We’ve written before about how fitness and healthcare apps are making people fitter, happier and more productive (in a cool way, not in the creepy way Thom Yorke implied in those Radiohead lyrics). In fact, we even put together a wishlist of fitness apps we’d like to see from visual designers, just in case you want to create your own mobile healthcare app but don’t know how to rise above the fray with a unique idea in what seems to be a market saturated with medical apps.
But as cool as healthcare apps are, designers and developers need to take care to make sure that their products aren’t just functional and beautiful, but also safe — and there are two separate, but important components to that safety. Creators of healthcare and medical apps must be careful not to endanger the life of the user with their apps’ functionality, and they must also ensure that user data is protected from data thieves and other privacy threats.
Fitbit and Heart Rate Monitoring: A Tale of Two Data Points
Nobody understands this double-edged sword better, perhaps, than Fitbit. On one hand (the one wearing the tracker itself?), Fitbit has actually saved a man’s life by providing critical data to emergency personnel at a hospital where he arrived following a seizure. By looking at his Fitbit data, medical providers were able to determine that cardioverting an atrial fibrillation would save his life rather than do the opposite, triggering a life-threatening stroke.
On the other hand, Fitbit also had to face a class-action lawsuit alleging that the heartrate data on its HR, Surge and Blaze trackers was dangerously inaccurate, underestimating heart rates in unsafe zones and lulling its users into a false sense of security as they exercised.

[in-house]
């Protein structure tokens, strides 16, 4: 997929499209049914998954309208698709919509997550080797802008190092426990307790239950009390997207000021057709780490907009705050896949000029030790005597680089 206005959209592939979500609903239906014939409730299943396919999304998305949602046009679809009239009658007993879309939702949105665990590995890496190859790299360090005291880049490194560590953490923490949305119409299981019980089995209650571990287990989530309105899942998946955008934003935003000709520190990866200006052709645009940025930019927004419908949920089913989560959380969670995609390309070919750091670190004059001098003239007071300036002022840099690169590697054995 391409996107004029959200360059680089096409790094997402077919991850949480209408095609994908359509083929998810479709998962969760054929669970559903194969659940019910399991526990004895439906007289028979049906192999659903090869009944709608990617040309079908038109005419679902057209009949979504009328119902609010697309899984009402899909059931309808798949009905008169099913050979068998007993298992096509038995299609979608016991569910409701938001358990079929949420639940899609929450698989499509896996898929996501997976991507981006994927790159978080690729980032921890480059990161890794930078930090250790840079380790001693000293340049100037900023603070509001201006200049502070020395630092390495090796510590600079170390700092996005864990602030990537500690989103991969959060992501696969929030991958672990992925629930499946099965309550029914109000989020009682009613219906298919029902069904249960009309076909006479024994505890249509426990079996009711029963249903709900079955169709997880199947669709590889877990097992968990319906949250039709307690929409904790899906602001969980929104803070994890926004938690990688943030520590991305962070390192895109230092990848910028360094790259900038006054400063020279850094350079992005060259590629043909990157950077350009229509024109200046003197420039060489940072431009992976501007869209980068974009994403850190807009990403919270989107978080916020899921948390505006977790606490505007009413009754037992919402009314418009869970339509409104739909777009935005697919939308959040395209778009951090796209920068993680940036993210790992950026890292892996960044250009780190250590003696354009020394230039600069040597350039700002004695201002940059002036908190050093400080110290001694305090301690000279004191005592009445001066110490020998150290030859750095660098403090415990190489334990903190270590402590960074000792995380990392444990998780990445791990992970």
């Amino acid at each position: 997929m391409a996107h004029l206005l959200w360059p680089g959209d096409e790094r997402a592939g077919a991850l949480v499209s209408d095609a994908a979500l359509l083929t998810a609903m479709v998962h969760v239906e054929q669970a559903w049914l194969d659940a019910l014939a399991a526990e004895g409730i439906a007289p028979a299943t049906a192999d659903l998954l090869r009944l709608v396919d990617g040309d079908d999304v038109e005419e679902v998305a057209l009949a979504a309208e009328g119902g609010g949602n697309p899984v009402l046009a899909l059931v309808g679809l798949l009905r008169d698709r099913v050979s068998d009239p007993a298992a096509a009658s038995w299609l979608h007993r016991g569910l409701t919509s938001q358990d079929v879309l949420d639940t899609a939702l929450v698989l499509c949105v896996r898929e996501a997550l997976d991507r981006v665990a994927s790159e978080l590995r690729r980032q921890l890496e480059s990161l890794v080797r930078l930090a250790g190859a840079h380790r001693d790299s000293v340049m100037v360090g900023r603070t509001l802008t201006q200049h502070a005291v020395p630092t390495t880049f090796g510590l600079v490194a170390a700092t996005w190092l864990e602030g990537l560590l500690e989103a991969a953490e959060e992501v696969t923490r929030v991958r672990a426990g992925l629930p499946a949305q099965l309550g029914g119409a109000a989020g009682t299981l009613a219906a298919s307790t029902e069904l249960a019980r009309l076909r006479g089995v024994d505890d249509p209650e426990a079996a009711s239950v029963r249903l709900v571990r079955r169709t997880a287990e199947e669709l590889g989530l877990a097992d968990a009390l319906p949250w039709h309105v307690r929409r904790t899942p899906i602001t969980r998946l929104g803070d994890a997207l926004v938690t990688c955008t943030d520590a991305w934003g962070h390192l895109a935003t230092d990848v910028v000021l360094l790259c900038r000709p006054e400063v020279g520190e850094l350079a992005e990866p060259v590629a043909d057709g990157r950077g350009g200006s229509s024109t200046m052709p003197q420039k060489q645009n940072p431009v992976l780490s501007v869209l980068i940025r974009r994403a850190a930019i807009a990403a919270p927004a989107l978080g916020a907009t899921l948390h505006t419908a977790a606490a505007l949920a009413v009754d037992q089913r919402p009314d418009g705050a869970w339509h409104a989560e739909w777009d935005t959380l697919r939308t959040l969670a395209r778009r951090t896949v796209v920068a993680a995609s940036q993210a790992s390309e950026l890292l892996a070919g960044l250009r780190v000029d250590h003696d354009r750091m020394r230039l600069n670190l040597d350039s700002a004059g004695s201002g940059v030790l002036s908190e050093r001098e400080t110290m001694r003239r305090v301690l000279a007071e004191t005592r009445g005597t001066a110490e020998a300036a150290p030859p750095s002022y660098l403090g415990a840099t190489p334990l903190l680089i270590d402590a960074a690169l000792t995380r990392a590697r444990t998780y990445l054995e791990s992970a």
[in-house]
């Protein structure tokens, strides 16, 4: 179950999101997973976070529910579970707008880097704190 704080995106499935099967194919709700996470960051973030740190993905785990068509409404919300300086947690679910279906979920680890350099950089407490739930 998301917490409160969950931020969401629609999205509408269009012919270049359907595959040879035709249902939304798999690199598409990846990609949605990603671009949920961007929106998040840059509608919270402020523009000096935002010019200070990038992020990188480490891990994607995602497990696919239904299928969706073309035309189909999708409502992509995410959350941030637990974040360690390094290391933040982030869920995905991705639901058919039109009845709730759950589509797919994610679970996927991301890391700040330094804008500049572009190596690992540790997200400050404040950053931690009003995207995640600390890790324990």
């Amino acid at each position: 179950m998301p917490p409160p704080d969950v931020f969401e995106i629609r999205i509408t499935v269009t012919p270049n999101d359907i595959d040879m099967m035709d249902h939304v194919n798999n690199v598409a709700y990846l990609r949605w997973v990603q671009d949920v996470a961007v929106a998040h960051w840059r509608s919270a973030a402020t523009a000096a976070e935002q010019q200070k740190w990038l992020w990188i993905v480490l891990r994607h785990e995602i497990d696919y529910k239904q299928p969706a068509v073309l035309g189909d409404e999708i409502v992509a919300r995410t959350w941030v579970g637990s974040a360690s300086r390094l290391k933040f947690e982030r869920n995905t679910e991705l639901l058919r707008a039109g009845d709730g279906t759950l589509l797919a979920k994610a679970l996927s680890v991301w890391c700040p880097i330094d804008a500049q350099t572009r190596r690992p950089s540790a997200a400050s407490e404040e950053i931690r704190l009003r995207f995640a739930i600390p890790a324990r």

Designing Healthcare Apps With Safety and Security in Mind
Apps are the future of healthcare, but if you have a game-changing medical app idea, you need to take special care to protect the precious data your app will handle. Let’s take a look at what you need to know about designing healthcare apps, from accessible UI design to keeping hackers out of pacemakers and insulin pumps.
3 Things That Can Go Wrong With Healthcare Apps
At Proto.io, we love to encourage innovation, industry disruption and chasing wild dreams, so harshing a designer or developer’s mellow isn’t really our style. With that said, you can’t create an app that changes the world if the peculiar pitfalls of medical apps kill your creation before it even has a chance to get shut down by Apple’s byzantine approval process, or if your medical app literally kills its users.
That might sound dramatic, and it’s unlikely, but given how sophisticated healthcare apps are becoming, we are entering a new world of possibilities, both good and bad. For an example of how exciting today’s medical apps are, look at Dexcom, a continuous glucose monitor and adjacent smartphone app for people with diabetes. For those who are used to pricking their fingers with a dedicated device and reading one digital output at a time, the idea of tracking their glucose continuously on their phones, monitoring trends over time, is nothing short of game changing.